When we think of different colours, we imagine them as abstract, unchangeable entities, catalogued in identification charts, each one ordered according to its own Pantone code. We are led to believe that colours just “exist”, but the fact is that this issue is much more complex.
The dress whose colours launched a global discussion
On the 27th February 2015, when the singer Caitlin McNeill posted a photo of a dress on Tumblr and asked her followers if it was black and blue or white and gold, she didn’t think she was triggering a heated debate that would monopolise the web for days. Some people, in fact, thought the dress was black and blue, others white and gold. So, who was right? The truth is that the two versions coexisted and both were right (for those who didn’t catch “the battle of the dress”, you can read about it here
According to Kassia St Clair, as explained in the introduction to her book “The Secret Lives of Colour” (pubd. in Italy by UTET libri, with a translation by Claudia Durastanti) the reason for the photo’s ambiguity is our perception of colour. If half of us saw one thing and the other half saw something completely different, it is because our brain needs clues to establish what colour an object is. Clues like the light that surrounds it. «Some people imagined the dress was bathed in a very strong light and so their brains adapted and darkened the colours, while others thought it was shrouded in shadow, so their brains lightened it and removed its blueish veil.»
This early 2015 web storm shows that if it is true that we all see the world in colour – which is accepted as a universal fact – then it is also true that we cannot say how the colour our eyes perceive is interpreted by our brain. Today, no one has yet been able to establish whether we all see the same shade of red when we look at a ripe tomato, for example. When we look at a tomato (or that famous striped dress), the light enters our eye through its lens and hits its retina that contains millions of light sensitive cells called cones and rods. These transmit the information through the body’s nervous system to the brain, which interprets them as colour. And that’s where the chaos of colour begins. Black and violet, white and gold.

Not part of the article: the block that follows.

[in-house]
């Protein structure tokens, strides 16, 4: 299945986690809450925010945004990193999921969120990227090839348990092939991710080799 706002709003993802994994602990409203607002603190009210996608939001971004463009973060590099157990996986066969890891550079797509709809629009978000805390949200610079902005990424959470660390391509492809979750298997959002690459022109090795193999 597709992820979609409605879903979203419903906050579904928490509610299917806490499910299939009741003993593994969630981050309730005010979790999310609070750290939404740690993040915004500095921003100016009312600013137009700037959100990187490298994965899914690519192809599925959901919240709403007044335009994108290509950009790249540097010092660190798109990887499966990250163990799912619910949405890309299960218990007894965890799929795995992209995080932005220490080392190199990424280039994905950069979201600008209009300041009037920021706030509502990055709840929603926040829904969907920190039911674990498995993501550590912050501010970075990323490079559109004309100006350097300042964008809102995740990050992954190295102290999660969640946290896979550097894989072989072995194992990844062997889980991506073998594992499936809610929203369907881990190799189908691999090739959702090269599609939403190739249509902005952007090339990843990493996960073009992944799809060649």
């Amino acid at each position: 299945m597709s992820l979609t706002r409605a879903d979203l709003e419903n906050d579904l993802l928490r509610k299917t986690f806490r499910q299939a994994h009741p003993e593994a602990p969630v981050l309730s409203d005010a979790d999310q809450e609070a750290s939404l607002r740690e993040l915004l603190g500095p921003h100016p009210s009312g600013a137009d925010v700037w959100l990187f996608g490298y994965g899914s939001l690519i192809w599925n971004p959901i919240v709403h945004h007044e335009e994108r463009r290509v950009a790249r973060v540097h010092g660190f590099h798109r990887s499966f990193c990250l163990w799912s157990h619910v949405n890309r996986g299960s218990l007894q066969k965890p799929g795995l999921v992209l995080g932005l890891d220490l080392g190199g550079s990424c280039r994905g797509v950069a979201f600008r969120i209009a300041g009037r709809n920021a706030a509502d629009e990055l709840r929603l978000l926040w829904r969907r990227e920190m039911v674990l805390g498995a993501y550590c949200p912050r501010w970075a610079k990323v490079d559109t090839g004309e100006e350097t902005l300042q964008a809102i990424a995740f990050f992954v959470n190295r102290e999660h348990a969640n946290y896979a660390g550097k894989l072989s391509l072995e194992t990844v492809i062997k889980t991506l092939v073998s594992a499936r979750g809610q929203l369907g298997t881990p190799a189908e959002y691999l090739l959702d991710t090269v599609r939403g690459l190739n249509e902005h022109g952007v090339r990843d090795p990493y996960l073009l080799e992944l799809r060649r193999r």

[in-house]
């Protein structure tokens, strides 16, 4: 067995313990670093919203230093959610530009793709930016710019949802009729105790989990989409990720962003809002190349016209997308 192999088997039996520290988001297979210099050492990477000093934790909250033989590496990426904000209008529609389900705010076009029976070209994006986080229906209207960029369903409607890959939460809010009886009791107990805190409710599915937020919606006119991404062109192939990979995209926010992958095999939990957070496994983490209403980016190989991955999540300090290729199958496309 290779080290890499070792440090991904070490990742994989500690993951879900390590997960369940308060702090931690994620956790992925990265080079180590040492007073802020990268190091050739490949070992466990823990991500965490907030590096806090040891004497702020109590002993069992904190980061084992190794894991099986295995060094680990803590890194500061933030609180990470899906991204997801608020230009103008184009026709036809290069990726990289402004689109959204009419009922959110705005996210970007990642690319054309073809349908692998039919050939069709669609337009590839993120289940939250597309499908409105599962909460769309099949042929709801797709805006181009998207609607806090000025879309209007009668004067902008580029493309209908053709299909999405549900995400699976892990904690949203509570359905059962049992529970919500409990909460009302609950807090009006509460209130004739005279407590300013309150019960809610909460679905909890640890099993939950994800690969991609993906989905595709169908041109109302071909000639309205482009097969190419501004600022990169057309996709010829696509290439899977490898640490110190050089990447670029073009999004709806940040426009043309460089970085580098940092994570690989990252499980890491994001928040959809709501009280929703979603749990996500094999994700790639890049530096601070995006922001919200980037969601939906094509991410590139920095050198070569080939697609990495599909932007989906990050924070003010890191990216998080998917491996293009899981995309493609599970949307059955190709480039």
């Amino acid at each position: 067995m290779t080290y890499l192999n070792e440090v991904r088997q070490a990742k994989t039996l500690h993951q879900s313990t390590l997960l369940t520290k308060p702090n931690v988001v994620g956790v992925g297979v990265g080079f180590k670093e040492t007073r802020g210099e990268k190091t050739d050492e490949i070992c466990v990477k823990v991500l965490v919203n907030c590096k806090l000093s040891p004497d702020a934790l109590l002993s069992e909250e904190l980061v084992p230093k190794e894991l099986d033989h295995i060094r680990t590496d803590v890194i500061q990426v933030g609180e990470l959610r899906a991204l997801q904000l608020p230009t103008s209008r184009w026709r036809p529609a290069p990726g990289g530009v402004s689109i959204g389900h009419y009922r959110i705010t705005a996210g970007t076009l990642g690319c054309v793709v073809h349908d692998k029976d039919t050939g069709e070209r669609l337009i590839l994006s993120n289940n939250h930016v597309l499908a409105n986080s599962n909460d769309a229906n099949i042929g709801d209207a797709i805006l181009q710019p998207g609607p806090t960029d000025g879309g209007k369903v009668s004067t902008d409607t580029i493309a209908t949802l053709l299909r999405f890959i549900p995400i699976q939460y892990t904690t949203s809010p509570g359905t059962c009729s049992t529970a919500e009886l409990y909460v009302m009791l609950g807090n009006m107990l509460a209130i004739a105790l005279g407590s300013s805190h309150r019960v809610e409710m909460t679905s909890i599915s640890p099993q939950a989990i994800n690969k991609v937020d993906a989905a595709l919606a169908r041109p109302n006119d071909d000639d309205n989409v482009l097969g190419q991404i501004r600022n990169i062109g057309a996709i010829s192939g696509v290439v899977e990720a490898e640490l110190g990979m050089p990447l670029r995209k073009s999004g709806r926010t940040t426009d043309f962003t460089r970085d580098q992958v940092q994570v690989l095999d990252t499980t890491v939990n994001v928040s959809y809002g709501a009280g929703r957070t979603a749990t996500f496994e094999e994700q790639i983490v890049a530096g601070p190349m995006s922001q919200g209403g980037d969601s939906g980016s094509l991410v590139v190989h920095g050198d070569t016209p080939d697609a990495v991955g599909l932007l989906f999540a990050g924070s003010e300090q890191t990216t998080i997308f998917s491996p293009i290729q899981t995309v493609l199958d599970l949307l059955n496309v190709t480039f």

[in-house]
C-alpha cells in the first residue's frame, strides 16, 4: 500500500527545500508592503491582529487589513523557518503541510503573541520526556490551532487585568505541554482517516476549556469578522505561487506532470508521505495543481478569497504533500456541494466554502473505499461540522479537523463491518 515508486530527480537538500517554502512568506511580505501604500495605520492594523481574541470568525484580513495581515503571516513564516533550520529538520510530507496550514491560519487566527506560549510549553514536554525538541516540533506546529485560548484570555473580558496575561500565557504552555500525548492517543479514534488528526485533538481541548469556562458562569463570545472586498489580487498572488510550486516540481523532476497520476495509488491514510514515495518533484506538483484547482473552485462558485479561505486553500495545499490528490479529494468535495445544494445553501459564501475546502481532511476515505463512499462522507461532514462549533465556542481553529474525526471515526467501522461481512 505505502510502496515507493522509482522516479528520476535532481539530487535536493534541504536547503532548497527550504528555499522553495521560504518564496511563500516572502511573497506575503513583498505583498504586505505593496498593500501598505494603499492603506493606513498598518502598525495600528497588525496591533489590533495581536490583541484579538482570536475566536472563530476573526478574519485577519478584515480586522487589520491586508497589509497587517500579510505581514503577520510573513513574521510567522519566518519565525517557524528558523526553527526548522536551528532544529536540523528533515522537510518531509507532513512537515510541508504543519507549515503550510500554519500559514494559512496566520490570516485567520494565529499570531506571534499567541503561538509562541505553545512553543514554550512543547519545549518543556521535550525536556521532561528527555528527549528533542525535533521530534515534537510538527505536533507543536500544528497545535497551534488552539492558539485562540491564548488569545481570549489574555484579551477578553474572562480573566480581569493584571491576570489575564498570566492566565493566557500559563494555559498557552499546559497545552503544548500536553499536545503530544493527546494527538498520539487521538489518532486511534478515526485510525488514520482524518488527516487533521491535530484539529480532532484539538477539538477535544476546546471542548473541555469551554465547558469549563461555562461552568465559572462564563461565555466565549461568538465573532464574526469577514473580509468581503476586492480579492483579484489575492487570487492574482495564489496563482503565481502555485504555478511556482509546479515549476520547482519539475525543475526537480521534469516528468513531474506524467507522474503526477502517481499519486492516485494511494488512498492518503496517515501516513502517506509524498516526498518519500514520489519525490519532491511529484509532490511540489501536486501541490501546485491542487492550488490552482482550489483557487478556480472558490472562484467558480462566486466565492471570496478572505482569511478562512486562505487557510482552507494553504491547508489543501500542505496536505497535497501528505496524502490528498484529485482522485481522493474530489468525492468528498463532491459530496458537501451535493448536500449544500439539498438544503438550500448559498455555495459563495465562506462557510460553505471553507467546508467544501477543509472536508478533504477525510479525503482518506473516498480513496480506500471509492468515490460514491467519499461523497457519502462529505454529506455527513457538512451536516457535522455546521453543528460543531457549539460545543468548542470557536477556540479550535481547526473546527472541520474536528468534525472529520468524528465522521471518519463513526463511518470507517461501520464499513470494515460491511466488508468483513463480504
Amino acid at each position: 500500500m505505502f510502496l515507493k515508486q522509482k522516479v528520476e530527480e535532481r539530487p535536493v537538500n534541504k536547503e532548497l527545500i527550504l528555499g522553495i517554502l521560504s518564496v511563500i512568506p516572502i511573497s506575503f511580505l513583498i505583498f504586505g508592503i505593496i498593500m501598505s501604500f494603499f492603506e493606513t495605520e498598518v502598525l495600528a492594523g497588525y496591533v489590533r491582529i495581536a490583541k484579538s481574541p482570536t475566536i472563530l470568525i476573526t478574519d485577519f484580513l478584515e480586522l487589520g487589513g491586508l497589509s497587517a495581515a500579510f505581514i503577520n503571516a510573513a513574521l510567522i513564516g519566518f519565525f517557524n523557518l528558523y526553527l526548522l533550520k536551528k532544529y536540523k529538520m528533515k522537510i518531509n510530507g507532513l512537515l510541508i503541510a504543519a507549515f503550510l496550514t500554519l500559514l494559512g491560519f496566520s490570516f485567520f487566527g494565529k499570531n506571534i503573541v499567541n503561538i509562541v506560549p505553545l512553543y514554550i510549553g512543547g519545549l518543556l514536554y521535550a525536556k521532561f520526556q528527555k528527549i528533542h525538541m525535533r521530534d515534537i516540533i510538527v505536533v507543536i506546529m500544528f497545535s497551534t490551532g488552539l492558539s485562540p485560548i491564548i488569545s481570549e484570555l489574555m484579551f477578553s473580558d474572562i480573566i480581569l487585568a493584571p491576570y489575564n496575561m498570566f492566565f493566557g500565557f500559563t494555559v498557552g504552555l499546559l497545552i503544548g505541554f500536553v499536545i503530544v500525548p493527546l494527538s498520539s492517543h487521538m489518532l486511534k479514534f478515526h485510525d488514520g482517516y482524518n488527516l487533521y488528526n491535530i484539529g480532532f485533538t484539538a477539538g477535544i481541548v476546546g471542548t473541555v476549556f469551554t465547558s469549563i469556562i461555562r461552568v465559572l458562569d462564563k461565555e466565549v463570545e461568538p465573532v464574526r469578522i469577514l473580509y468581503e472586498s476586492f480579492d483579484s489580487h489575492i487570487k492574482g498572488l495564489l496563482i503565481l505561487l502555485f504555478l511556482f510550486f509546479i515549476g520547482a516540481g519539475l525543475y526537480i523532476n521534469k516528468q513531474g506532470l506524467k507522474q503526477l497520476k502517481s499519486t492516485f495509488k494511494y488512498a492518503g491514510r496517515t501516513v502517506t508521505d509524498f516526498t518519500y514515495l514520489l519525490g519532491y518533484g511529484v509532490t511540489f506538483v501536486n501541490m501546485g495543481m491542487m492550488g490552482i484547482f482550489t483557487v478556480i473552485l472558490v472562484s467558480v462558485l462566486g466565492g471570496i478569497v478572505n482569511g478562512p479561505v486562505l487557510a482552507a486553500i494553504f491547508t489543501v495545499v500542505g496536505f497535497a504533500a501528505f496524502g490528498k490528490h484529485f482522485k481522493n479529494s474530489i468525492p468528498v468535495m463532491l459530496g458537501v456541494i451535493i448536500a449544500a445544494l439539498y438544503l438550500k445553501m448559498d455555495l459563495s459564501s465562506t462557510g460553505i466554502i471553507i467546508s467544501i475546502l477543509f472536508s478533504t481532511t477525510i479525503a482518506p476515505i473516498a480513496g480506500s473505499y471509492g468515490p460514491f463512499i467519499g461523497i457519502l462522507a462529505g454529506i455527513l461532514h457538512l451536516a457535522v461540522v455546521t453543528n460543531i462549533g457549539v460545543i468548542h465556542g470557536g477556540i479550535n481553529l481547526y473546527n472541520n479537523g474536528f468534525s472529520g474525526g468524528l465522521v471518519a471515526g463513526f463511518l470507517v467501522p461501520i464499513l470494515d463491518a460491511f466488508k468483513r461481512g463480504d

Morning Dress from Ackermann's Repository, circa 1819. Right, the cover of the Italian version of The Secret Lives of Colour
The issue becomes even more complex when we realise that, in addition to being a physical phenomenon, colour is also an amazing cultural construct.
While she was studying copies of the “Ackermann Repository” (one of the oldest fashion magazines in existence, kept at the Victoria and Albert Museum) Kassia St Clair – who writes about design and culture for a wide range of English newspapers, magazines and radio stations – discovered that not all of the descriptions of these bygone fashion garments were completely clear to her. Some of the shades described bore no resemblance to the language of contemporary colour. Bewitched by this world that she only partly understood, she began to map the different shades. Her choice of colour palette is based on a criterion of extraordinariness and eccentricity and features 75 colours from the worlds of history, art, anthropology and fashion.
Khaki and heliotrope classified as browns and violets.
Khaki, for example, was the first colour used for a military uniform that did not attract attention, but blended into the landscape instead. And heliotrope, «a pleasant word to pronounce that fills the mouth like a rich, buttery sauce», was once an exclusive colour and a symbol of devotion – that could even be worn during mourning in the Victorian period – but is now as good as dead itself. Another example is “flesh”, a tone that has existed in the fashion market since the 1920s (when it was used mainly for women’s underwear) and, predictably, refers to Caucasian skin tone. Who, after all, can wear a tone of pink to obtain a “nude” effect? Calling a colour “flesh” clearly conceals a problem of ethnocentrism that can no longer be overlooked.
Another factor that adds to this book’s interest is the issue of language. As Claudia Durastanti - who has both translated St Clair’s book and written an introduction to it - observes, when colours move from one language to another, the confusion increases. For example, purple is not a red, but a violet for the English, and to return to flesh, for Italians it is unanimously pink, whereas St Clair classifies it amongst the oranges. Translation is immersed in a world of interpretation that in turn generates a curious and wonderful mapping process with a potentially infinite number of layers.